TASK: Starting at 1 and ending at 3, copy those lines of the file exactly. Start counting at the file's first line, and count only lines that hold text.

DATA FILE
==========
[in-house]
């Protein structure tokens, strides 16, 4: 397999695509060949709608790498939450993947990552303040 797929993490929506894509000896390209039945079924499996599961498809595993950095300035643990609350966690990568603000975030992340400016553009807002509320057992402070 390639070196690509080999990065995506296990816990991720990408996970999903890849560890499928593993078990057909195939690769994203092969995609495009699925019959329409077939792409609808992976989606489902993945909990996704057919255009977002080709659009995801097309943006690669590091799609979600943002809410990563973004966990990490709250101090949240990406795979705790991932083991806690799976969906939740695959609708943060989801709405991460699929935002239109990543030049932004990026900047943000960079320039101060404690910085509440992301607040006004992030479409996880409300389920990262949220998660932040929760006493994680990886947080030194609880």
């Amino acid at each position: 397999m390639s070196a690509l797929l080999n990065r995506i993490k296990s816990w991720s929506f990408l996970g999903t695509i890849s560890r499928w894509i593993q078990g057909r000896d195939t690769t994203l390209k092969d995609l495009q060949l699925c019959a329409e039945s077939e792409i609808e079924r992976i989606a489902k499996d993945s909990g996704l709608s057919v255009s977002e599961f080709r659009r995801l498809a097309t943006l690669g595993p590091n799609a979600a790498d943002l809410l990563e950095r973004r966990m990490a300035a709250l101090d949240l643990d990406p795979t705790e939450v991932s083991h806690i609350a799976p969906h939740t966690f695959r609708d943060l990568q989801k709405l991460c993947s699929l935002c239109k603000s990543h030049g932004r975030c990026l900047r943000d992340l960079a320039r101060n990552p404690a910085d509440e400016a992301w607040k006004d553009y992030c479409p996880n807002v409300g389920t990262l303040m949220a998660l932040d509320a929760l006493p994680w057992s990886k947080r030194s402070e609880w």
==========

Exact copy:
[in-house]
């Protein structure tokens, strides 16, 4: 397999695509060949709608790498939450993947990552303040 797929993490929506894509000896390209039945079924499996599961498809595993950095300035643990609350966690990568603000975030992340400016553009807002509320057992402070 390639070196690509080999990065995506296990816990991720990408996970999903890849560890499928593993078990057909195939690769994203092969995609495009699925019959329409077939792409609808992976989606489902993945909990996704057919255009977002080709659009995801097309943006690669590091799609979600943002809410990563973004966990990490709250101090949240990406795979705790991932083991806690799976969906939740695959609708943060989801709405991460699929935002239109990543030049932004990026900047943000960079320039101060404690910085509440992301607040006004992030479409996880409300389920990262949220998660932040929760006493994680990886947080030194609880």
């Amino acid at each position: 397999m390639s070196a690509l797929l080999n990065r995506i993490k296990s816990w991720s929506f990408l996970g999903t695509i890849s560890r499928w894509i593993q078990g057909r000896d195939t690769t994203l390209k092969d995609l495009q060949l699925c019959a329409e039945s077939e792409i609808e079924r992976i989606a489902k499996d993945s909990g996704l709608s057919v255009s977002e599961f080709r659009r995801l498809a097309t943006l690669g595993p590091n799609a979600a790498d943002l809410l990563e950095r973004r966990m990490a300035a709250l101090d949240l643990d990406p795979t705790e939450v991932s083991h806690i609350a799976p969906h939740t966690f695959r609708d943060l990568q989801k709405l991460c993947s699929l935002c239109k603000s990543h030049g932004r975030c990026l900047r943000d992340l960079a320039r101060n990552p404690a910085d509440e400016a992301w607040k006004d553009y992030c479409p996880n807002v409300g389920t990262l303040m949220a998660l932040d509320a929760l006493p994680w057992s990886k947080r030194s402070e609880w």